Now it’s safe to say I’m a knife guy, I’m a gun guy first and foremost but I appreciate a knife that serves a specific purpose.
I have knives of all shapes and sizes, I’m not a collector per-say, I have the odd rare one tucked away, but I use knives heavily in a focused fashion!
I use knives for hunting, skinning, food prep, Bushcraft, fire-starting and a whole host of other tasks and I personally like to fine tune my selection based on a specific application.
I have a couple of ESEE’s in regular use, the CR2.5 and PR4 are seriously focused knives, a UK legal Spyderco and Boker Tech Tool for everyday carry. I’m not a ‘one knife does all’ sort of guy, that’s a fools errand and a bit gimmicky for me!
One task I perform a lot is wood preparation for fires both at home and out in the bush. It’s important to make this sort of work as efficient as possible. It’s one of the core tasks of survival in fairness and as such you need to be good at it, complete it as safely as possible, and more often than not a lot of this is down to the tool you use!
Now I won’t say you should use a certain tool for small and medium wood prep! Some people like a smaller knife and baton it down with another chunk of wood! I get that. Some people insist on using a medium axe to make kindling, I understand that, a little less, but I still understand it.
What I want, what I use, in my humble opinion is something that does what both of them do and more. Surely worthy of consideration?
I’m a swine for researching things, like “measure twice and cut once”, I like to get a load of info and reviews on something first, and it was this very research that led me to something I’d never even heard of, the Ontario SP8!
At first i was put off a little by the shape. It’s not a conventional style for a blade, flat head and saw back, but I thought why not, I’ll give it a go! It looked tactical though, and I’m a tactical guy after all!
I got mine from the States, no one stocked them in the UK when I got mine. Bear in mind this would be a good 8 or 9 years ago!
Since then I’ve come to trust this blade without reservation. Aside of me not sharpening it enough once or twice (all my fault) it has never let me down! And boy it was blunt then!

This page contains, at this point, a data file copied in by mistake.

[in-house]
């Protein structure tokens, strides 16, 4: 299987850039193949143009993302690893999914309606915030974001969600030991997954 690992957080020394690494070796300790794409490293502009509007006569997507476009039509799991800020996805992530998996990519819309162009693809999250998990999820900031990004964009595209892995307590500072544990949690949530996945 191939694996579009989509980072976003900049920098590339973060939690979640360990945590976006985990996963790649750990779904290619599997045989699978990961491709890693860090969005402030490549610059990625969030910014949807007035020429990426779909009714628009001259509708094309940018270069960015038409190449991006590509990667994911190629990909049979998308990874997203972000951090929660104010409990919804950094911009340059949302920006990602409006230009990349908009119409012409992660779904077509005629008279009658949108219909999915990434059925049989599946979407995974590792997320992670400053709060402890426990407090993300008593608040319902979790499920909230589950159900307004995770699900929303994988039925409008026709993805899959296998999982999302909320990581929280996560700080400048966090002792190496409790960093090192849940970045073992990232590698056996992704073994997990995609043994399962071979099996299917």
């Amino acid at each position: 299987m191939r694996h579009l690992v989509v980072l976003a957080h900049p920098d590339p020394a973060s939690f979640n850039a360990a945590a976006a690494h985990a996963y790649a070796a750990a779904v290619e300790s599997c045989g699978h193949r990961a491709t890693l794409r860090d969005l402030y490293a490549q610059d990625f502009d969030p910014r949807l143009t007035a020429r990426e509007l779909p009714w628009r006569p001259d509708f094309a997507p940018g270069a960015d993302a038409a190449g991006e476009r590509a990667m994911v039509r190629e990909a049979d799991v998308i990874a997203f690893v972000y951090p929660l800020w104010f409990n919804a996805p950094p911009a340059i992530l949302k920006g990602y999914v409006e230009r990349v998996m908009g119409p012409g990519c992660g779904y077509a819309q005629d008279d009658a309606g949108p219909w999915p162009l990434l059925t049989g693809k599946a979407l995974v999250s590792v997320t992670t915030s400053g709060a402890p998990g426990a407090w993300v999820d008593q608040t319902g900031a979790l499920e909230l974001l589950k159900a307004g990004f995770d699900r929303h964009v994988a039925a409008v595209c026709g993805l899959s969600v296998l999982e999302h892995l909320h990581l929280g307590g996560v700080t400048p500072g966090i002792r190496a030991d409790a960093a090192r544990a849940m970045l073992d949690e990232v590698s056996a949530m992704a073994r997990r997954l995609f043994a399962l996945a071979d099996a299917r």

It’s made of 1095 Carbon steel and it’s not gonna appeal to the super-steel crowd, but I love that steel. Cheap, reliable and throws a good spark if needed! It’s a tool after all and relatively cheap for what it is, so whilst I paid a lot more back then to ship one from the US, you can now pick them up for reasonable money in the UK.
So, let me focus on the most important thing about this knife, in my humble opinion of course. The weight/control ratio on this blade is perfect for small and medium wood tasks. Where an axe can be unwieldy and often used without full control up close, this thing can put the brakes on whilst still being heavy enough to split logs! This means I can carry it instead of an axe in an environment where I know I don’t have to fell a tree! Which is the majority of instances in fairness!
With a lanyard on you can use it ‘one handed’ with confidence, freeing up the other hand for articulating wood.
I’ve used mine extensively in this way and it’s my preferred tool for splitting logs around camp and at home!
The powder coat is solid despite mine being well worn after years of heavy use, trust me this took some time and doing!
Not gonna lie, I’ve never used the swaback, perhaps I should but at least I know it’s there and in a survival situation it’d be an ace up my sleeve I’m sure!
The flat head and 90degree tip is one of my favourite features. As a pry-bar, wedge, chisel and digging tool, this thing is immense! I can drive it into wood, get it stuck, knock it round and then drive it down with a rock or some more wood! Very effective indeed!
The handle is solid, grippy and has worn really well! It’s the same handle Ontario use on all their ‘SP’ range so if you’ve tried any of them before you’ll know how good it is!
I’ve been able to sharpen mine up in the field no worries with a Lansky puck and stones. It won’t set records for shaving balloons if its being used heavily but it gets where it needs to be quick enough for sure!
Mine came with a leather/canvas sheath, which new ones don’t, but even so it’s portability is a big thing for me! It does a lot of what a medium axe does without the bulk and hangs easily from a belt or pack. I’ve thought of having a kydex sheath with Molle backing made for it a few times and attaching it flat to a pack would be useful. I may revisit that thought at some point!
All in all, this is a great bit of kit. Ticks the value for money box, looks the part and does something a lot of blades of a similar length don’t!
Hey, it’s not a machete and it won’t sharpen up to a razor finish like some super-steel choppers but as a reasonably priced alternative to carrying a knife and an axe it’s certainly worth a look!
I’m sure there’s more this thing can do that I’ve missed but me and this blade have no plans to part ways anytime soon so I’ll be sure to check back in on this topic in the future!
Thanks for reading!